|Type||Public limited company|
|Founded||23 February 1982|
|Defunct||1 October 2004|
|Headquarters||London, United Kingdom|
(Colindale, then Edgware)
Argonaut Games was a British video game developer founded in 1982, most notable for the development of the Super NES video game Star Fox and its supporting Super FX hardware, as well as for developing Croc: Legend of the Gobbos and the Starglider series. The company was liquidated in late 2004, and ceased to exist in early 2007.
I told them that this is as good as it's going to get unless they let us design some hardware to make the SNES better at 3D. Amazingly, even though I had never done any hardware before, they said YES, and gave me a million bucks to make it happen.
—Argonaut founder and Super FX codesigner, Jez San
In 1990, Argonaut collaborated with Nintendo during the early years of the NES and SNES, a notable incident being when Argonaut submitted a proof-of-concept method of defeating the Game Boy's copyright protection mechanism to Nintendo. The combined efforts from both Nintendo and Argonaut yielded a prototype of the game Star Fox, initially codenamed "SnesGlider" and inspired by their earlier Atari ST and Amiga game Starglider, that they had running on the NES and then some weeks later on a prototype SNES. Jez San told Nintendo that his team could only improve performance or functionality of the demonstration if Nintendo allowed Argonaut to design custom hardware to extend the SNES to have true 3D capability. Nintendo agreed, so San hired chip designers and made the Super FX chip. They originally codenamed it the Mathematical Argonaut Rotation I/O, or "MARIO", as is printed on the chip's surface. So powerful was the Super FX chip used to create the graphics and gameplay, that they joked that the Super NES was just a box to hold the chip.
After building the Super FX, Argonaut designed several different chips for other companies' video game machines, which were never released. These include machines codenamed GreenPiece and CD-I 2 for Philips, the platform codenamed VeggieMagic for Apple and Toshiba, and Hasbro's "virtual reality" game system codenamed MatriArc. 
In 1995, Argonaut Software was split into Argonaut Technologies Limited (ATL) and Argonaut Software Limited (ASL). With space being a premium at the office on Colindale Avenue, ATL was relocated to an office in the top floor of a separate building. The building was called Capitol House on Capitol Way, just around the corner. There, they continued the design of CPU and GPU products and maintained "BRender", Argonaut's proprietary software 3D engine. They won a chip design project with LSI Logic for a potential PlayStation 2 design. LSI Logic became a minor investor in Argonaut.
In 1996, John Edelson was hired as the company General Manager. John Edelson ran the group for two years. Capital was raised in 1996–1998 from Tom Teichman and Apax Partners. According to Jez San, Argonaut remained an independent developer by choice, and had turned down several buyout offers.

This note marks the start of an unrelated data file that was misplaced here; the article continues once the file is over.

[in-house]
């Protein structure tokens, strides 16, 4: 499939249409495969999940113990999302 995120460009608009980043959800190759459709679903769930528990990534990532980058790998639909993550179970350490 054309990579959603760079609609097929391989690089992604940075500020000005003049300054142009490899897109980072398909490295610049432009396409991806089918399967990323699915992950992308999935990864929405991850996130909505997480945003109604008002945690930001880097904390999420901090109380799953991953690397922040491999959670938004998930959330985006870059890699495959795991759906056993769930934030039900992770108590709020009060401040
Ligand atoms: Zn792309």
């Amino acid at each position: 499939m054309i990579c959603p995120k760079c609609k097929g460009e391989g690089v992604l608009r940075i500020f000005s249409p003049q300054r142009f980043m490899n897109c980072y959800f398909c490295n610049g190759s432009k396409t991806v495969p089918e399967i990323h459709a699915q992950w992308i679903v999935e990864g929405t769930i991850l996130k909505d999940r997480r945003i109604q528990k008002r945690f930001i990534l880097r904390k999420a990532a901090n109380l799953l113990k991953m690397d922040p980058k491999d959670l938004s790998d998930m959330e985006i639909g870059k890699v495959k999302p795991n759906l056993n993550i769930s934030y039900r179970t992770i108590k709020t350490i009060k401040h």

In 1997, the two arms of the company once again shared an office as the entire company was moved to a new building in Edgware. In September 1997, Croc: Legend of the Gobbos was released by Fox Interactive for the PlayStation and Sega Saturn. A PC version of the game was also later released in 1998.
In 1998, ATL was rebranded ARC after the name of their main product, the Argonaut RISC Core, and became an independent company spun off to the same shareholders. ARC was an embedded IP provider. Bob Terwilliger was engaged as the President.
Argonaut Software Limited became Argonaut Games and was floated in 1999.
In late October 2004, Argonaut Games called in receivers David Rubin & Partners, laid off 100 employees, and was put up for sale. Many former employees would join newly established developer Rocksteady Studios. A lack of a consistent stream of publishing deals had led to cash-flow issues and a profit warning earlier that year. In 2005, the company entered liquidation and was dissolved in early 2007.
BRender (abbreviation of "Blazing Renderer") is a development toolkit and a realtime 3D graphics engine for computer games, simulators, and graphic tools. It was developed and licensed by Argonaut Software. The engine had support for Intel's MMX instruction set and it supported Microsoft Windows, MS-DOS and PlayStation platforms. Support for 3D hardware graphics accelerator cards was added. Software made with BRender includes Carmageddon, Croc: Legend of the Gobbos, FX Fighter, I-War, and 3D Movie Maker.
|Skyline Attack||1984||Commodore 64|
|Starglider 2||1988||ST, Amiga|
|Days of Thunder||1990||DOS, Game Boy|
|Race Drivin'[a]||1992||Game Boy|
|Birds of Prey||1992||Amiga|
|King Arthur's World||1993||SNES|
|Stunt Race FX||1994||SNES[b]|
|The Ren & Stimpy Show: Fire Dogs||1994||SNES|
|FX Fighter Turbo||1996||PC|
|Croc: Legend of the Gobbos||1997||PC, PS1, SAT|
|Croc 2||1999||PC, PS1|
|The Emperor's New Groove||2000||PC, PS1|
|Red Dog: Superior Firepower||2000||DC|
|Disney's Aladdin in Nasira's Revenge||2000||PC, PS1|
|Harry Potter and the Philosopher's Stone[c]||2001||PS1|
|Harry Potter and the Chamber of Secrets||2002||PS1|
|Bionicle: Matoran Adventures||2002||GBA|
|Bionicle||2003||GameCube, PC, PS2, Xbox|
|I-Ninja||2003||GameCube, PC, PS2, Xbox|
|SWAT: Global Strike Team||2003||PS2, Xbox|
|Power Drome||2004||PS2, Xbox|
|Catwoman: The Game||2004||GameCube, PC, PS2, Xbox|
|Star Fox 2||2017[d]||SNES|
|Bionicle: City of Legends||2004||Xbox, PS2|
|I-Ninja 2||2004||PS2, Xbox, GameCube|
|Zero Hour||2004||PS2, PSP|
|Cash on Delivery||PS2|